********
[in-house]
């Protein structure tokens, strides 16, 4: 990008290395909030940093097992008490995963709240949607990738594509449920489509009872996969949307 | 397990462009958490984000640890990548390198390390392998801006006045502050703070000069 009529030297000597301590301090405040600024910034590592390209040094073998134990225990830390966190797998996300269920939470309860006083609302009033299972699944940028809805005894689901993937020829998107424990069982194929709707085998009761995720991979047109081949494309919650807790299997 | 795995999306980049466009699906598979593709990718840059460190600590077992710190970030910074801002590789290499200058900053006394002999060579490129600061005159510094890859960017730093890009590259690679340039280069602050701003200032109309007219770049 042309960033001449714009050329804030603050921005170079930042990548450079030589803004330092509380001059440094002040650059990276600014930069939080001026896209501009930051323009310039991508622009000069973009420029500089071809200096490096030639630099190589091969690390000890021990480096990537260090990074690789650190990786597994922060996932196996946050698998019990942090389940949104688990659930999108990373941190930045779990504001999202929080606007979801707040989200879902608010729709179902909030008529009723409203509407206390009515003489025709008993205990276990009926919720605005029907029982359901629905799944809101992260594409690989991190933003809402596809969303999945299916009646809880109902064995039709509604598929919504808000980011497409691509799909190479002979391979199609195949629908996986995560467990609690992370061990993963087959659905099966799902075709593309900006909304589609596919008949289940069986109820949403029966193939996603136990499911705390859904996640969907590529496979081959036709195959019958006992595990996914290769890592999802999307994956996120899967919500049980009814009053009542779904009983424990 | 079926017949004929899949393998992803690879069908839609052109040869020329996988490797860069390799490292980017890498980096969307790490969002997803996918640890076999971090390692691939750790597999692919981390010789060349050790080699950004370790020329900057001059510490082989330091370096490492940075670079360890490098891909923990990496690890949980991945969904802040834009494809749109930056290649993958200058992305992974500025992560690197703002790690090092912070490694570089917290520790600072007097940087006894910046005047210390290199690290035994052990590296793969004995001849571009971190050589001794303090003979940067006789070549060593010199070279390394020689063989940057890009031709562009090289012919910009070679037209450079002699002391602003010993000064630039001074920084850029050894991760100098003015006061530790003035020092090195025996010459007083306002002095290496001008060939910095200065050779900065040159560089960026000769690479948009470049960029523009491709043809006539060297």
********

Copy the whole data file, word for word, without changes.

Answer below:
[in-house]
């Protein structure tokens, strides 16, 4: 990008290395909030940093097992008490995963709240949607990738594509449920489509009872996969949307 | 397990462009958490984000640890990548390198390390392998801006006045502050703070000069 009529030297000597301590301090405040600024910034590592390209040094073998134990225990830390966190797998996300269920939470309860006083609302009033299972699944940028809805005894689901993937020829998107424990069982194929709707085998009761995720991979047109081949494309919650807790299997 | 795995999306980049466009699906598979593709990718840059460190600590077992710190970030910074801002590789290499200058900053006394002999060579490129600061005159510094890859960017730093890009590259690679340039280069602050701003200032109309007219770049 042309960033001449714009050329804030603050921005170079930042990548450079030589803004330092509380001059440094002040650059990276600014930069939080001026896209501009930051323009310039991508622009000069973009420029500089071809200096490096030639630099190589091969690390000890021990480096990537260090990074690789650190990786597994922060996932196996946050698998019990942090389940949104688990659930999108990373941190930045779990504001999202929080606007979801707040989200879902608010729709179902909030008529009723409203509407206390009515003489025709008993205990276990009926919720605005029907029982359901629905799944809101992260594409690989991190933003809402596809969303999945299916009646809880109902064995039709509604598929919504808000980011497409691509799909190479002979391979199609195949629908996986995560467990609690992370061990993963087959659905099966799902075709593309900006909304589609596919008949289940069986109820949403029966193939996603136990499911705390859904996640969907590529496979081959036709195959019958006992595990996914290769890592999802999307994956996120899967919500049980009814009053009542779904009983424990 | 079926017949004929899949393998992803690879069908839609052109040869020329996988490797860069390799490292980017890498980096969307790490969002997803996918640890076999971090390692691939750790597999692919981390010789060349050790080699950004370790020329900057001059510490082989330091370096490492940075670079360890490098891909923990990496690890949980991945969904802040834009494809749109930056290649993958200058992305992974500025992560690197703002790690090092912070490694570089917290520790600072007097940087006894910046005047210390290199690290035994052990590296793969004995001849571009971190050589001794303090003979940067006789070549060593010199070279390394020689063989940057890009031709562009090289012919910009070679037209450079002699002391602003010993000064630039001074920084850029050894991760100098003015006061530790003035020092090195025996010459007083306002002095290496001008060939910095200065050779900065040159560089960026000769690479948009470049960029523009491709043809006539060297």